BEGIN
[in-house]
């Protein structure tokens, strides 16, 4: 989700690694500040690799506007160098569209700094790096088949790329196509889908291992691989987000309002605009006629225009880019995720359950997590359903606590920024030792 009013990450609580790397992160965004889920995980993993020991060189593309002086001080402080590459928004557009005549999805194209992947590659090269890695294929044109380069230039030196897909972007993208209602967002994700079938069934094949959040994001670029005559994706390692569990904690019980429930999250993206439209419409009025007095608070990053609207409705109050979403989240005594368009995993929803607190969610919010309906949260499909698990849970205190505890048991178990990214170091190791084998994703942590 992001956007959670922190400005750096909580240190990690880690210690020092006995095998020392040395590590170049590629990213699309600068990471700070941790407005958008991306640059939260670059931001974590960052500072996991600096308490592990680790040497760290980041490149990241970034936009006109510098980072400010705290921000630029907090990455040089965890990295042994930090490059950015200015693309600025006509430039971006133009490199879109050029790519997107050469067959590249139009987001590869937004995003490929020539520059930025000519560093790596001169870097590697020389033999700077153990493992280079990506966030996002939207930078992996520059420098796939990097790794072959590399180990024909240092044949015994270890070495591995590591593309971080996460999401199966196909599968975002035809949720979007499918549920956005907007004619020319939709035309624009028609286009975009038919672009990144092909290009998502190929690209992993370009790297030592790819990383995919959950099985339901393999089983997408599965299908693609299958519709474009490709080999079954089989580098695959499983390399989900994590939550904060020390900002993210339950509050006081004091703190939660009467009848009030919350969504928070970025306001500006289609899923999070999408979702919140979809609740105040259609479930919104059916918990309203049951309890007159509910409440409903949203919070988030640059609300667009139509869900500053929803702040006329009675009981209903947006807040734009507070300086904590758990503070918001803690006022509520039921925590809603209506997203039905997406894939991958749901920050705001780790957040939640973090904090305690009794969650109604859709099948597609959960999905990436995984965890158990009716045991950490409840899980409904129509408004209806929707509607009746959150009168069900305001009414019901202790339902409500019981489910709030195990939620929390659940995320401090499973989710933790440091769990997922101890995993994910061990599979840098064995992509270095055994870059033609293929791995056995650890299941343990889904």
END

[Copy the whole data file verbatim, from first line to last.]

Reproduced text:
[in-house]
């Protein structure tokens, strides 16, 4: 989700690694500040690799506007160098569209700094790096088949790329196509889908291992691989987000309002605009006629225009880019995720359950997590359903606590920024030792 009013990450609580790397992160965004889920995980993993020991060189593309002086001080402080590459928004557009005549999805194209992947590659090269890695294929044109380069230039030196897909972007993208209602967002994700079938069934094949959040994001670029005559994706390692569990904690019980429930999250993206439209419409009025007095608070990053609207409705109050979403989240005594368009995993929803607190969610919010309906949260499909698990849970205190505890048991178990990214170091190791084998994703942590 992001956007959670922190400005750096909580240190990690880690210690020092006995095998020392040395590590170049590629990213699309600068990471700070941790407005958008991306640059939260670059931001974590960052500072996991600096308490592990680790040497760290980041490149990241970034936009006109510098980072400010705290921000630029907090990455040089965890990295042994930090490059950015200015693309600025006509430039971006133009490199879109050029790519997107050469067959590249139009987001590869937004995003490929020539520059930025000519560093790596001169870097590697020389033999700077153990493992280079990506966030996002939207930078992996520059420098796939990097790794072959590399180990024909240092044949015994270890070495591995590591593309971080996460999401199966196909599968975002035809949720979007499918549920956005907007004619020319939709035309624009028609286009975009038919672009990144092909290009998502190929690209992993370009790297030592790819990383995919959950099985339901393999089983997408599965299908693609299958519709474009490709080999079954089989580098695959499983390399989900994590939550904060020390900002993210339950509050006081004091703190939660009467009848009030919350969504928070970025306001500006289609899923999070999408979702919140979809609740105040259609479930919104059916918990309203049951309890007159509910409440409903949203919070988030640059609300667009139509869900500053929803702040006329009675009981209903947006807040734009507070300086904590758990503070918001803690006022509520039921925590809603209506997203039905997406894939991958749901920050705001780790957040939640973090904090305690009794969650109604859709099948597609959960999905990436995984965890158990009716045991950490409840899980409904129509408004209806929707509607009746959150009168069900305001009414019901202790339902409500019981489910709030195990939620929390659940995320401090499973989710933790440091769990997922101890995993994910061990599979840098064995992509270095055994870059033609293929791995056995650890299941343990889904």